Q. You were down today. It seems really lower-ranked women have beaten higher-ranked women. What is it about the women's game that allows for that sort of, I guess you can call it depth, but allows for that even playing field for players that are lower ranked in the world?
SAMANTHA STOSUR: I think the women's game is -- I think it's in a good spot right now, because, yeah, if someone ranked 100 or the American wildcard, Capra, can go through and beat Rezai in matches like that, I think it shows that anyone does have a chance.
Maybe there is a good amount of depth there to be able to go out there and beat top 20 players if you're not in that position yourself.
I don't know why. I guess it's good for the game that players lower ranked can step up and beat the seeds and keep it interesting.

Q. You doesn't see it that much in the men's side. For women, is it the power of the men that makes it more difficult?
SAMANTHA STOSUR: I don't know. I mean, it still definitely happens. But, yeah, maybe we don't have the massive serves that can get people out of trouble in service games or, you know, have that big power base for a lot of the players.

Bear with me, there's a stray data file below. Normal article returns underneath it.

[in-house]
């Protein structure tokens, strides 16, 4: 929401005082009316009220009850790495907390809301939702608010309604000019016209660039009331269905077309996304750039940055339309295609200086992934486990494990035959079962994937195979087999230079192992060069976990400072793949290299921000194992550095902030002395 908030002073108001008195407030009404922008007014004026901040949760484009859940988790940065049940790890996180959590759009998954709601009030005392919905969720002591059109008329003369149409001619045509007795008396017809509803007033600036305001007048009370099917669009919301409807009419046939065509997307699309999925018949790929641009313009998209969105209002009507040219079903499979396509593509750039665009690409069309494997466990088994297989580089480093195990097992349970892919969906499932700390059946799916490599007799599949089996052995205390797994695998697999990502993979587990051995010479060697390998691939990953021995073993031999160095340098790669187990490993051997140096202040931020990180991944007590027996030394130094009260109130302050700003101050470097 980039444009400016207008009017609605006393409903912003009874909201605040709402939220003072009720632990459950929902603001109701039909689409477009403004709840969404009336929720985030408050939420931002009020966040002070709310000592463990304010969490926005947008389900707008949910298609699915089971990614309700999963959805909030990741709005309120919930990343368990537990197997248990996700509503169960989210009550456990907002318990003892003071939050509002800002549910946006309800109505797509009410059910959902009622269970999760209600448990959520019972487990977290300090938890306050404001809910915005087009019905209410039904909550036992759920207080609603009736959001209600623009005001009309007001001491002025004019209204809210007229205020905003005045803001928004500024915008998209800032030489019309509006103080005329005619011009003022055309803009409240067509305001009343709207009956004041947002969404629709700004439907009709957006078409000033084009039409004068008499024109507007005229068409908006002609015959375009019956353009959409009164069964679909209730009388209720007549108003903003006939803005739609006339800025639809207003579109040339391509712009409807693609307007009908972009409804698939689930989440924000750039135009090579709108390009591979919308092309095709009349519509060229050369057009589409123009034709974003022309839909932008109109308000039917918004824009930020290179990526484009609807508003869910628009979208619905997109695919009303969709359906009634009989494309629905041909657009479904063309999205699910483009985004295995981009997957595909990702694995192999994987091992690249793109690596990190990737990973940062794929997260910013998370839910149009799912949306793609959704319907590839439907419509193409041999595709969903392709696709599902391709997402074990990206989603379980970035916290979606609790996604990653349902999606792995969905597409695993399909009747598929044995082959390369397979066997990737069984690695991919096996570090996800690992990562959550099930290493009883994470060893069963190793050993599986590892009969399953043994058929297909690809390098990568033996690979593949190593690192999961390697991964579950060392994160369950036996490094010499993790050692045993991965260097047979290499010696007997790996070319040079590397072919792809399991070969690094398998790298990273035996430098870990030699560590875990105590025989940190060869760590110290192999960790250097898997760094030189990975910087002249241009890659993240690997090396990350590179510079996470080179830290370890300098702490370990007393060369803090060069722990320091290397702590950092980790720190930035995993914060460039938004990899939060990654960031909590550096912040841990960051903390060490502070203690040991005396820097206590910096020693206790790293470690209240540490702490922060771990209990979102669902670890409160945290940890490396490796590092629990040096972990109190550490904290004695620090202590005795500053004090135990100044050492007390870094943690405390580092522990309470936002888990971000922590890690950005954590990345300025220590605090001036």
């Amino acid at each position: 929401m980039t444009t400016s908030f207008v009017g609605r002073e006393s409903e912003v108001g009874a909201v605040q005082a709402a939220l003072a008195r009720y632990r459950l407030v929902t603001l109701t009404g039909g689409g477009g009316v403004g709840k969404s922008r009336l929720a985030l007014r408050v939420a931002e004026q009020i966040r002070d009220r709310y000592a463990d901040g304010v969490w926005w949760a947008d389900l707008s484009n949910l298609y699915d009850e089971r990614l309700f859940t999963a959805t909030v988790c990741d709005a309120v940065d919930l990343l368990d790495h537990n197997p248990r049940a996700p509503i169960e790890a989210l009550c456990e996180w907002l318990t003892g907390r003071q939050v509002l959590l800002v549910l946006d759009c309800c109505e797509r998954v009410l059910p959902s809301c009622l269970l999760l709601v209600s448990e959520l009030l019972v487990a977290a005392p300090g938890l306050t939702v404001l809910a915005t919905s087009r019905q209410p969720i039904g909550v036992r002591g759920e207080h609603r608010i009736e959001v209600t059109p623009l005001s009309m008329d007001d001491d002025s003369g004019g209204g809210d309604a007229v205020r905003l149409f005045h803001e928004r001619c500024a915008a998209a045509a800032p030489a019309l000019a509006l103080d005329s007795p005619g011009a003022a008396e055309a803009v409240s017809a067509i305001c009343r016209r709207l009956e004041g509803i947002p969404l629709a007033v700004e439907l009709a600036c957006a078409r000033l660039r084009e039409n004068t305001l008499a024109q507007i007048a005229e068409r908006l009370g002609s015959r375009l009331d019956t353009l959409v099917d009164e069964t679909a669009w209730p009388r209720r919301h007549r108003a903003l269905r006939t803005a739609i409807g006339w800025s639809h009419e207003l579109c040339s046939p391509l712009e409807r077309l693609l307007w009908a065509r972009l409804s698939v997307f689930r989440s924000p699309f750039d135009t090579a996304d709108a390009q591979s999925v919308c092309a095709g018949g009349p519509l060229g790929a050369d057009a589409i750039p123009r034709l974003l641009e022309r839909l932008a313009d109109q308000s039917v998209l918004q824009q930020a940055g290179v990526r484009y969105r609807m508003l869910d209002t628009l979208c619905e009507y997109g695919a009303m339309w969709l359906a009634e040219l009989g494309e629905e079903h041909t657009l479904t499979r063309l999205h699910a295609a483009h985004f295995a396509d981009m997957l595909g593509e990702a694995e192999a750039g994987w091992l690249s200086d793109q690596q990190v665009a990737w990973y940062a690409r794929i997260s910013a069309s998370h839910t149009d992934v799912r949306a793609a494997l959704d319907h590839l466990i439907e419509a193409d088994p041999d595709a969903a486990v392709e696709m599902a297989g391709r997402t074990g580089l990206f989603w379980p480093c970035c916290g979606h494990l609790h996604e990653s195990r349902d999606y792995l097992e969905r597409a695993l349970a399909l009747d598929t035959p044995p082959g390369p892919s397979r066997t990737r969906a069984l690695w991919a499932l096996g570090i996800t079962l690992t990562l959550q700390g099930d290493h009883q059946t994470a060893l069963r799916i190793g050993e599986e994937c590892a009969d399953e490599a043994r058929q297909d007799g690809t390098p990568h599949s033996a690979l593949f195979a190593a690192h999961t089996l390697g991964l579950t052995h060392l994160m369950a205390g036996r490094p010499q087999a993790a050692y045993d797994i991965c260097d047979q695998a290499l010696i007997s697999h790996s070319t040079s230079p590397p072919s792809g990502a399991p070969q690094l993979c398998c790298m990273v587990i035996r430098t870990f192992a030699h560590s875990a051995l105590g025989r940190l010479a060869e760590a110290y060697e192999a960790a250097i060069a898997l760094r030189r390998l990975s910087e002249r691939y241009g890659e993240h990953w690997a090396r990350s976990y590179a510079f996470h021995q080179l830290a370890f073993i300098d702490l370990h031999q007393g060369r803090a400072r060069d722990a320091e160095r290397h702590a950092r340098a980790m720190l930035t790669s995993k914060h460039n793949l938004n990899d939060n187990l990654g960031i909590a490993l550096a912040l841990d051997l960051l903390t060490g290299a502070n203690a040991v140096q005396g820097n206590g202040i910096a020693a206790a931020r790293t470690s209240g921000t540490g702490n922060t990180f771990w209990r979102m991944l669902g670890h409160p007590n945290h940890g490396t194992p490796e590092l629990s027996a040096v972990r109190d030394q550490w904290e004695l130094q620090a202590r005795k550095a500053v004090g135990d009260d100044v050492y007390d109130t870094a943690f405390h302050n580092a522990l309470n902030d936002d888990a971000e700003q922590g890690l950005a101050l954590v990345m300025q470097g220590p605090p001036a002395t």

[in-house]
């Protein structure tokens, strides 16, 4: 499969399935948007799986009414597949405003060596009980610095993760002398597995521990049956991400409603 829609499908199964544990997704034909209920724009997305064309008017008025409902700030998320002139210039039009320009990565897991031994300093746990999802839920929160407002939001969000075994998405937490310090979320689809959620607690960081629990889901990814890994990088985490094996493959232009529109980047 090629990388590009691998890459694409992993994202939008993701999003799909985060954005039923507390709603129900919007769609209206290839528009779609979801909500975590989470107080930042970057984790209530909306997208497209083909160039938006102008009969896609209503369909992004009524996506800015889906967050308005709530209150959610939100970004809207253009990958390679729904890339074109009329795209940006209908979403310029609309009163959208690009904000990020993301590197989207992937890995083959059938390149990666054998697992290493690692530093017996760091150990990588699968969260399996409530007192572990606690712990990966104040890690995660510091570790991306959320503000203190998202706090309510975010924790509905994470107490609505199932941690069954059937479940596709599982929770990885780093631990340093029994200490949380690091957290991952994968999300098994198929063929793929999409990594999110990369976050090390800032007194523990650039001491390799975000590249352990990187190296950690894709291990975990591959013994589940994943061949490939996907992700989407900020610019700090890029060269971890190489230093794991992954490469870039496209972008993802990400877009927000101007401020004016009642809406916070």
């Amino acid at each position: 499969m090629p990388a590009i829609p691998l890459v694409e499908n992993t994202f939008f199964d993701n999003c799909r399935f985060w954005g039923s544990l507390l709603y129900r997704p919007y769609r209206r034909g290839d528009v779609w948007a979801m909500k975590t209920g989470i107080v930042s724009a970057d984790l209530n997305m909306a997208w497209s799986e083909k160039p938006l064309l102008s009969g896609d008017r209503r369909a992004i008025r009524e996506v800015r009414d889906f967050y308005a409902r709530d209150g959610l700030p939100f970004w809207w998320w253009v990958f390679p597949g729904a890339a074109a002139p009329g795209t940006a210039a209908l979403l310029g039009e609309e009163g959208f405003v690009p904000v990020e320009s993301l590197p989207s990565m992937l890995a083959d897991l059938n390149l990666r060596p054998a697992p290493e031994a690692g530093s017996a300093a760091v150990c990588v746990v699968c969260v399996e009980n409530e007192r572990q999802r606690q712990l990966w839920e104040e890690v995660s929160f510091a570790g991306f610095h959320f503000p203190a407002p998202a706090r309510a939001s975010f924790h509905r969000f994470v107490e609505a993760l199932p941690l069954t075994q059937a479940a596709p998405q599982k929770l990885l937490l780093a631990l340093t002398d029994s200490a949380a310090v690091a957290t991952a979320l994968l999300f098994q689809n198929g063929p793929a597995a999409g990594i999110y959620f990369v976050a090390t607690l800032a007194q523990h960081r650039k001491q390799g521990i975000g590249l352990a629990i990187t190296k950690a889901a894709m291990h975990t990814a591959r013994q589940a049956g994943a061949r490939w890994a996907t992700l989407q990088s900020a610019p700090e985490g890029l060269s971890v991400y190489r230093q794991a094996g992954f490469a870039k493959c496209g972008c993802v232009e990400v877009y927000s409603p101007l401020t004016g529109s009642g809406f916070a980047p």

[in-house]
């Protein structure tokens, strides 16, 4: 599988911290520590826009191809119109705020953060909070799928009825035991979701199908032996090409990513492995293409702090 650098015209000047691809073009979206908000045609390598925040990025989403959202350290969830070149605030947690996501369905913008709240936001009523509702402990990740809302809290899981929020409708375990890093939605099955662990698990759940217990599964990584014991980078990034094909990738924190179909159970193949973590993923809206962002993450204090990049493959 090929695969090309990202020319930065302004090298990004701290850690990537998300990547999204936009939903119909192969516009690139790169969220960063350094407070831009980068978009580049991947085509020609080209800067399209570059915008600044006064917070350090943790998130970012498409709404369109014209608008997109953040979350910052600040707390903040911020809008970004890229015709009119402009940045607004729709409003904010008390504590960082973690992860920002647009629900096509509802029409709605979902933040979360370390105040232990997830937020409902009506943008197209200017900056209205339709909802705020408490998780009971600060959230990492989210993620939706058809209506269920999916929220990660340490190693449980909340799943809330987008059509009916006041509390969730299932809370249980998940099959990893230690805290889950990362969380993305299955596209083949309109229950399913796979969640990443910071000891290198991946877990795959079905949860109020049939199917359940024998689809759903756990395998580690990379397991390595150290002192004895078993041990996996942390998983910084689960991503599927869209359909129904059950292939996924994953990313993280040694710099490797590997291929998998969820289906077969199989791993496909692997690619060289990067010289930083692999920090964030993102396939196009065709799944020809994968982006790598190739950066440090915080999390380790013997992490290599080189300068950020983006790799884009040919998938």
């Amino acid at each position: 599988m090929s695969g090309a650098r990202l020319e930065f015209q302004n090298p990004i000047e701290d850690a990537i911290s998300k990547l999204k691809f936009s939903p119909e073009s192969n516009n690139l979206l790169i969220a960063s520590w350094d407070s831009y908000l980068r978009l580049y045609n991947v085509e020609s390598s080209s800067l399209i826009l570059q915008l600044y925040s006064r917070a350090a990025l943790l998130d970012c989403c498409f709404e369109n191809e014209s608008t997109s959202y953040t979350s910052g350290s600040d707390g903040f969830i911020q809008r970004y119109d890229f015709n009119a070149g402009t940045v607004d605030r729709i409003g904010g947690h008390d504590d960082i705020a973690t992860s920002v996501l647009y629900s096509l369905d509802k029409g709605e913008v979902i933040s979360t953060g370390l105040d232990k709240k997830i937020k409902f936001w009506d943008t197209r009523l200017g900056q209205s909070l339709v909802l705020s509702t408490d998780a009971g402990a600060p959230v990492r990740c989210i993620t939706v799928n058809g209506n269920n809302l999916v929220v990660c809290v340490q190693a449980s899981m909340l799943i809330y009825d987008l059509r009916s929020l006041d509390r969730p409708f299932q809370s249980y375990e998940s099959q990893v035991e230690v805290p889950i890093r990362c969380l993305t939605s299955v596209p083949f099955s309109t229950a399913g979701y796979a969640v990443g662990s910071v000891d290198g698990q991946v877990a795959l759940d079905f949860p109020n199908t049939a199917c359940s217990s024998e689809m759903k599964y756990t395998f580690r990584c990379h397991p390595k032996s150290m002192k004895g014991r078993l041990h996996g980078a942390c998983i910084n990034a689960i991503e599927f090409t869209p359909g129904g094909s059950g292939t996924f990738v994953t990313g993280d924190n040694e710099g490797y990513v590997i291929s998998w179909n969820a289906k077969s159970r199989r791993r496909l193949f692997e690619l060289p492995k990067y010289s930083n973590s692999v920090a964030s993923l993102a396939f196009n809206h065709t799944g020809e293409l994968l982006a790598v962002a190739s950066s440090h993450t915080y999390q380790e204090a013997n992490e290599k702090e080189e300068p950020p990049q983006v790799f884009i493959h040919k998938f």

So maybe it is that.

Q. Do you think you have to work on something in particular? Because you looked frustrated a couple of times, banging your racquet. Is there anything you need to work on more than anything else?
SAMANTHA STOSUR: No, I don't think so. Um, I mean, there's always that little element of frustration when you get up in games and you don't consolidate 40-15s or stuff like that.
But I don't think I played the games really horribly then to lose them. You just want to win that point and to get that break and, um, really get ahead more than anything.
So, yeah, there's nothing that I'm gonna have to go out and work on or think that I need to drastically improve. It's just keeping everything going well and, you know, the usual things, serve well, return well. If you can do those, then I think you've got a good chance.

Q. That service game really seemed to spur you there. Did you tell yourself to get really angry having done that?
SAMANTHA STOSUR: Yeah, I got a little frustrated, but I think maybe part of that was knowing what happened when we played each other last week. I was really dominating that first set in New Haven, and then lost the second.
I didn't want that to happen again today. I knew I really wanted to stay tough. She's not gonna give up. She definitely makes you work for nearly every single point.